1. This case has been thoroughly argued. But really the point is hardly open to discussion. The plaintiff sues to recover from the defendant certain money which has been received by the defendant, in the form of 'rent paid to the defendant through the court under a decree entitling the defendant to receive such rent as against the tenants, but in respect of property of which the plaintiff was entitled to the possession, and also to the receipt of the rents. It is suggested that for such an action the Limitation Act provides one year's limitation by reason of the terms of article 29, that is to say, that it is an action for compensation for wrongful seizure of movable property under legal process. It is nothing of the kind. The moment one appreciates the distinction between tort and contract all difficulty disappears. Assuming for a moment that such money can be movable property, it is obvious that it has never been in the possession of the plaintiff at all. Compensation for wrongful seizure is another way of stating a claim for damages for tort in detinue or trespass. There can only be wrongful seizure when the property was in the possession of the person who is setting up the wrong. An action for detinue involves the proof of a right to actual possession, and of a deprivation of possession. In the case now before the court there was no seizure; there is no tort, that is to say, there is nothing wrongful in the sense in which it is used in the article; there is no claim for compensation, and I very much doubt whether rents payable under these circumstances are movable property at all. It is quite clear that money received by B from a third person, to which A is rightfully entitled, is money which, from the date of its receipt by B, B is under an implied contract to pay to A. The cause of action which A has for that implied contract has always been known to the common law as an action for money had and received by the defendant to the use of the plaintiff. That is what the present suit is really for, and Article 62 of the first schedule to the Limitation Act is the appropriate article. I think the case of Jagjivan Javherdas v. Gulam Jilani Chaudhri (1883) I.L.R. 8 Bom. 1 was wrongly decided.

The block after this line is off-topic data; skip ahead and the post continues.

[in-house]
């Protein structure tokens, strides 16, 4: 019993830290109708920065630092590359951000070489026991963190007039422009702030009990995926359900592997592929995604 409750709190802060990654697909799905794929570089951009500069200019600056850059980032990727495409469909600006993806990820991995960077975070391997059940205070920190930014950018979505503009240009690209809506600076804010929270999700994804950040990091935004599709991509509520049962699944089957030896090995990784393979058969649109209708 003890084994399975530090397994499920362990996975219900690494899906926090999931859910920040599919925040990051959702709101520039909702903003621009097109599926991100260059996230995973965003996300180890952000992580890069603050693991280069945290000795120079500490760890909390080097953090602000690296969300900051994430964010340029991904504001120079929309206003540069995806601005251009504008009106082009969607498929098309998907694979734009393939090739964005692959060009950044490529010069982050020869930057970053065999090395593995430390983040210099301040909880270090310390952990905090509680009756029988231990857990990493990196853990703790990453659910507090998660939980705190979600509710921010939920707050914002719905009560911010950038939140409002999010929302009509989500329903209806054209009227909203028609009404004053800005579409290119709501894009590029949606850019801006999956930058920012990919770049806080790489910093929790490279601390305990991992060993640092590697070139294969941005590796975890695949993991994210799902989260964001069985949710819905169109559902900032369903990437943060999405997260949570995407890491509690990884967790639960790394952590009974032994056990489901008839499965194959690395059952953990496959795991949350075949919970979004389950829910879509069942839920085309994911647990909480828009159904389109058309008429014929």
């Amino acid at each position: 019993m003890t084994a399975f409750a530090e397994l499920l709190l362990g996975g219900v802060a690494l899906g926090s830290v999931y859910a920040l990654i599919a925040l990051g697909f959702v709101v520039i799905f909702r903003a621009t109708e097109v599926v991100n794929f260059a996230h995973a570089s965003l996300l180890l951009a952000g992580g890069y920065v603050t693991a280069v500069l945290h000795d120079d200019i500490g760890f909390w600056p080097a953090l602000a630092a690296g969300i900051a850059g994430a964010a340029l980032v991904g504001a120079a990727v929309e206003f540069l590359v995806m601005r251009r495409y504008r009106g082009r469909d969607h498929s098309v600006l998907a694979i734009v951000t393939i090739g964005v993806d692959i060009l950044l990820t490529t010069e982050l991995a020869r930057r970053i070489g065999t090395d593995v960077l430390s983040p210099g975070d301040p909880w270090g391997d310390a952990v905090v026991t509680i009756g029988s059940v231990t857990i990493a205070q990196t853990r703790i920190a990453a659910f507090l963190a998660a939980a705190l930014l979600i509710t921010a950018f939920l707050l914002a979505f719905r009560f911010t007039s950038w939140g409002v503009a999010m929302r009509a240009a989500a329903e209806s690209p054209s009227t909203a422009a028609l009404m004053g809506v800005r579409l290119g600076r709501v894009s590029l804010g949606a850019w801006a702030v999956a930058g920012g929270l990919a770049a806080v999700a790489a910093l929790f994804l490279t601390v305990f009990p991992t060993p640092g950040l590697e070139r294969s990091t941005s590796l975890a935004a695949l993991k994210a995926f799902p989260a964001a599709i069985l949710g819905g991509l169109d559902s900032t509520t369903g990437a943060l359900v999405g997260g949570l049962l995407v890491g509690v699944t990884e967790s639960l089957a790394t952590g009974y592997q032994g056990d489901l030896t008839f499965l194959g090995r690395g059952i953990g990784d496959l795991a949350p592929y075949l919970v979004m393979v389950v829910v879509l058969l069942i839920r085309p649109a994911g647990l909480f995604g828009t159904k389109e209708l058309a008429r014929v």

2. The appeal must be dismissed with costs.
Sundar Lal, J.
3. I am of the same opinion.
4. The appeal is dismissed with costs.